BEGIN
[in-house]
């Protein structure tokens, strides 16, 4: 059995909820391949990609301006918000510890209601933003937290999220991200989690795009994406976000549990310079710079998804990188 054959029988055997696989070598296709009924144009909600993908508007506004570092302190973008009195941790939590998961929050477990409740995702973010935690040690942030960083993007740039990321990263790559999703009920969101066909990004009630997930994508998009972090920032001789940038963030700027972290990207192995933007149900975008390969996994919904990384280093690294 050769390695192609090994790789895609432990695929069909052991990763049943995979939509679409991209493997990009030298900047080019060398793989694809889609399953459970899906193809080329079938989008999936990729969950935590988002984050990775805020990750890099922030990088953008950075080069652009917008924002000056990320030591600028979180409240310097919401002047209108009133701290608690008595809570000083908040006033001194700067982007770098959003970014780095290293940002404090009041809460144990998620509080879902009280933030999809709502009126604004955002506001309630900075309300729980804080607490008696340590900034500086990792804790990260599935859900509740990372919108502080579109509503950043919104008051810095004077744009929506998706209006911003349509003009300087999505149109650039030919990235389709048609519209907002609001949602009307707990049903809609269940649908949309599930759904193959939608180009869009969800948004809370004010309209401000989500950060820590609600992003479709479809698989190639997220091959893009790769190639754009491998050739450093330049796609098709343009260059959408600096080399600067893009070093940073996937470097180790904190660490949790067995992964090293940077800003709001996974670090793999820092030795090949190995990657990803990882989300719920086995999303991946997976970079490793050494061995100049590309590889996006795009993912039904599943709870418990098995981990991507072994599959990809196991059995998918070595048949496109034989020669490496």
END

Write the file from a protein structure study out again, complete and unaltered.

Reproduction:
[in-house]
């Protein structure tokens, strides 16, 4: 059995909820391949990609301006918000510890209601933003937290999220991200989690795009994406976000549990310079710079998804990188 054959029988055997696989070598296709009924144009909600993908508007506004570092302190973008009195941790939590998961929050477990409740995702973010935690040690942030960083993007740039990321990263790559999703009920969101066909990004009630997930994508998009972090920032001789940038963030700027972290990207192995933007149900975008390969996994919904990384280093690294 050769390695192609090994790789895609432990695929069909052991990763049943995979939509679409991209493997990009030298900047080019060398793989694809889609399953459970899906193809080329079938989008999936990729969950935590988002984050990775805020990750890099922030990088953008950075080069652009917008924002000056990320030591600028979180409240310097919401002047209108009133701290608690008595809570000083908040006033001194700067982007770098959003970014780095290293940002404090009041809460144990998620509080879902009280933030999809709502009126604004955002506001309630900075309300729980804080607490008696340590900034500086990792804790990260599935859900509740990372919108502080579109509503950043919104008051810095004077744009929506998706209006911003349509003009300087999505149109650039030919990235389709048609519209907002609001949602009307707990049903809609269940649908949309599930759904193959939608180009869009969800948004809370004010309209401000989500950060820590609600992003479709479809698989190639997220091959893009790769190639754009491998050739450093330049796609098709343009260059959408600096080399600067893009070093940073996937470097180790904190660490949790067995992964090293940077800003709001996974670090793999820092030795090949190995990657990803990882989300719920086995999303991946997976970079490793050494061995100049590309590889996006795009993912039904599943709870418990098995981990991507072994599959990809196991059995998918070595048949496109034989020669490496």